Trump’s plans for “flexibility” in Medicaid include transforming funding for the program into block grants for the states, in which a fixed and likely reduced grant would be provided to states to administer the health program for the poor. In those states that have expanded Medicaid under the Obama administration’s Affordable Care Act (ACA), including those run by Republican governors, block grants would mean deep cuts to already meager benefits.
While Trump and the Republicans rail against the ACA, commonly known as Obamacare, and vow to repeal many of its features if not the entire program, the Ryan plan for Medicare draws on some of the ACA’s most regressive features. Since Obama’s signature domestic program became law in 2010, the Department of Health and Human Services (HHS) has worked at breakneck speed to transform Medicare’s fee-for-service payments into a system that rewards doctors and hospitals for cutting costs.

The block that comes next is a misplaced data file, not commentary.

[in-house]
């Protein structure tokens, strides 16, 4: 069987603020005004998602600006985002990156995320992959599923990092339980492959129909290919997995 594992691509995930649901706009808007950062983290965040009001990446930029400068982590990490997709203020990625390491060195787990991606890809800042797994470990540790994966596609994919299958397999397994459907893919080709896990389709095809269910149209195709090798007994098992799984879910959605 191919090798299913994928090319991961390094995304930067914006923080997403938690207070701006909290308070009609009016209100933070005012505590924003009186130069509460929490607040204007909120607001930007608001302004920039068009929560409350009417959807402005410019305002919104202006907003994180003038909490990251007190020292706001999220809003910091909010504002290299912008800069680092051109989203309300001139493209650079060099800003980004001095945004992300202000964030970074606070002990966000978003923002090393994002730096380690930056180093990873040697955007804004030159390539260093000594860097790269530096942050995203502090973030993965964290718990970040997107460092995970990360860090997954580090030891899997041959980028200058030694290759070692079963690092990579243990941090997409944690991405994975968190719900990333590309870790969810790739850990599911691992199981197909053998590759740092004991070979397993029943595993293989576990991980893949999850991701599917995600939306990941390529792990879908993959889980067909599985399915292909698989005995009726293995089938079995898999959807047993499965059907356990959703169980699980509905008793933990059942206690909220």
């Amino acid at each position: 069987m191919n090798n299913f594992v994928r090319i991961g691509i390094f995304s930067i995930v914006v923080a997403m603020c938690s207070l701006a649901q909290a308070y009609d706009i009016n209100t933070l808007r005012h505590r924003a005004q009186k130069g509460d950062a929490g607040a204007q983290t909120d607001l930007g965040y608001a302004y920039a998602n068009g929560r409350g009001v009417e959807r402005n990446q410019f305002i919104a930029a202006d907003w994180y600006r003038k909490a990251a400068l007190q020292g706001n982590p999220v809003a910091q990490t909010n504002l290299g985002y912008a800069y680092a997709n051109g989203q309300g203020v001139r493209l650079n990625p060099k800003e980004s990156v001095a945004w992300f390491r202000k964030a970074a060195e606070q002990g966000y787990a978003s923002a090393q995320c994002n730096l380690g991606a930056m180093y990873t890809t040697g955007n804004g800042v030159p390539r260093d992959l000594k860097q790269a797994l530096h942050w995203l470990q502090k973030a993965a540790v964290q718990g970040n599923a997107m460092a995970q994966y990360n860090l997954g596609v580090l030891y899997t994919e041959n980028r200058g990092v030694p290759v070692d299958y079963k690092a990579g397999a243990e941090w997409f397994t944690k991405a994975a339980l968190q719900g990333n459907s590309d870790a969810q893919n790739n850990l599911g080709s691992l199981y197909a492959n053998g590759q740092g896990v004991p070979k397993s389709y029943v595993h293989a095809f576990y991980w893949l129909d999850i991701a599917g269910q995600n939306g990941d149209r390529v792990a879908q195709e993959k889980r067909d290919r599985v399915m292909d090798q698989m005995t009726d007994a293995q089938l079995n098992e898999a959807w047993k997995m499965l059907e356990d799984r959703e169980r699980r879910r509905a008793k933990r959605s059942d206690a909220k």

HHS projects that nearly every fee-for-service payment to Medicare will be tied in some way to “value” by 2018. A recent estimate by the Congressional Budget Office anticipates a reduction in Medicare spending under Obamacare of $716 billion from 2013 to 2022.
The ferocity of the coming attacks on the basic social needs of the working class—health care, education, decent-paying jobs, pensions—is prefigured in the gang of billionaire parasites being assembled by Trump to staff his cabinet, virtually all of whom have made their fortunes by savaging workers’ living standards and attacking social programs.